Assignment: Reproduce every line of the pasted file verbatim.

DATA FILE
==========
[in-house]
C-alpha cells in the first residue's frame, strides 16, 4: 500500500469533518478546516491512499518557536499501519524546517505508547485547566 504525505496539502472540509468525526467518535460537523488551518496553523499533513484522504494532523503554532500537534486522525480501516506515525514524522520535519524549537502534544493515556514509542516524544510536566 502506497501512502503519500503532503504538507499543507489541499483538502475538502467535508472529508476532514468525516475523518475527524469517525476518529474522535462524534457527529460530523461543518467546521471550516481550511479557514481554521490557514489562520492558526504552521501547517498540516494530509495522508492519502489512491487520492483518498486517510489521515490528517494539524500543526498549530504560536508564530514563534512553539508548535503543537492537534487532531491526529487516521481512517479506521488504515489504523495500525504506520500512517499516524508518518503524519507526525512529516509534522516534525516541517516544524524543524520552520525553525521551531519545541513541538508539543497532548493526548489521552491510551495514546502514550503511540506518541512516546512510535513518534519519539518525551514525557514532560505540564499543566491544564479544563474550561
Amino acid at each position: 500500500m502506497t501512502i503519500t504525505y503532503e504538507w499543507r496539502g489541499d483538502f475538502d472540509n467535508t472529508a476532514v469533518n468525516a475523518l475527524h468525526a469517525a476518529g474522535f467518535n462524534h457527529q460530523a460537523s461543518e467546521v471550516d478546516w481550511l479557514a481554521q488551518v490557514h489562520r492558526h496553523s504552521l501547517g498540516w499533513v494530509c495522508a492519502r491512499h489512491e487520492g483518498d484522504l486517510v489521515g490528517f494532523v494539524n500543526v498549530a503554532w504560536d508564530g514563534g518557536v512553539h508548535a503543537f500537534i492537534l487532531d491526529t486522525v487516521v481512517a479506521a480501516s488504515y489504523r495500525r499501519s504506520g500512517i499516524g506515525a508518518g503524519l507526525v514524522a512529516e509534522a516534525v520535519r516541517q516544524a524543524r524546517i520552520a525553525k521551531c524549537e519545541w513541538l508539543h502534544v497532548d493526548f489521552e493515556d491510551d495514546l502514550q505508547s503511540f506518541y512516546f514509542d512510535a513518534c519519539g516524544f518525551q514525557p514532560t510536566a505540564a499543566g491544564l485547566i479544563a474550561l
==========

[in-house]
C-alpha cells in the first residue's frame, strides 16, 4: 500500500469533518478546516491512499518557536499501519524546517505508547485547566 504525505496539502472540509468525526467518535460537523488551518496553523499533513484522504494532523503554532500537534486522525480501516506515525514524522520535519524549537502534544493515556514509542516524544510536566 502506497501512502503519500503532503504538507499543507489541499483538502475538502467535508472529508476532514468525516475523518475527524469517525476518529474522535462524534457527529460530523461543518467546521471550516481550511479557514481554521490557514489562520492558526504552521501547517498540516494530509495522508492519502489512491487520492483518498486517510489521515490528517494539524500543526498549530504560536508564530514563534512553539508548535503543537492537534487532531491526529487516521481512517479506521488504515489504523495500525504506520500512517499516524508518518503524519507526525512529516509534522516534525516541517516544524524543524520552520525553525521551531519545541513541538508539543497532548493526548489521552491510551495514546502514550503511540506518541512516546512510535513518534519519539518525551514525557514532560505540564499543566491544564479544563474550561
Amino acid at each position: 500500500m502506497t501512502i503519500t504525505y503532503e504538507w499543507r496539502g489541499d483538502f475538502d472540509n467535508t472529508a476532514v469533518n468525516a475523518l475527524h468525526a469517525a476518529g474522535f467518535n462524534h457527529q460530523a460537523s461543518e467546521v471550516d478546516w481550511l479557514a481554521q488551518v490557514h489562520r492558526h496553523s504552521l501547517g498540516w499533513v494530509c495522508a492519502r491512499h489512491e487520492g483518498d484522504l486517510v489521515g490528517f494532523v494539524n500543526v498549530a503554532w504560536d508564530g514563534g518557536v512553539h508548535a503543537f500537534i492537534l487532531d491526529t486522525v487516521v481512517a479506521a480501516s488504515y489504523r495500525r499501519s504506520g500512517i499516524g506515525a508518518g503524519l507526525v514524522a512529516e509534522a516534525v520535519r516541517q516544524a524543524r524546517i520552520a525553525k521551531c524549537e519545541w513541538l508539543h502534544v497532548d493526548f489521552e493515556d491510551d495514546l502514550q505508547s503511540f506518541y512516546f514509542d512510535a513518534c519519539g516524544f518525551q514525557p514532560t510536566a505540564a499543566g491544564l485547566i479544563a474550561l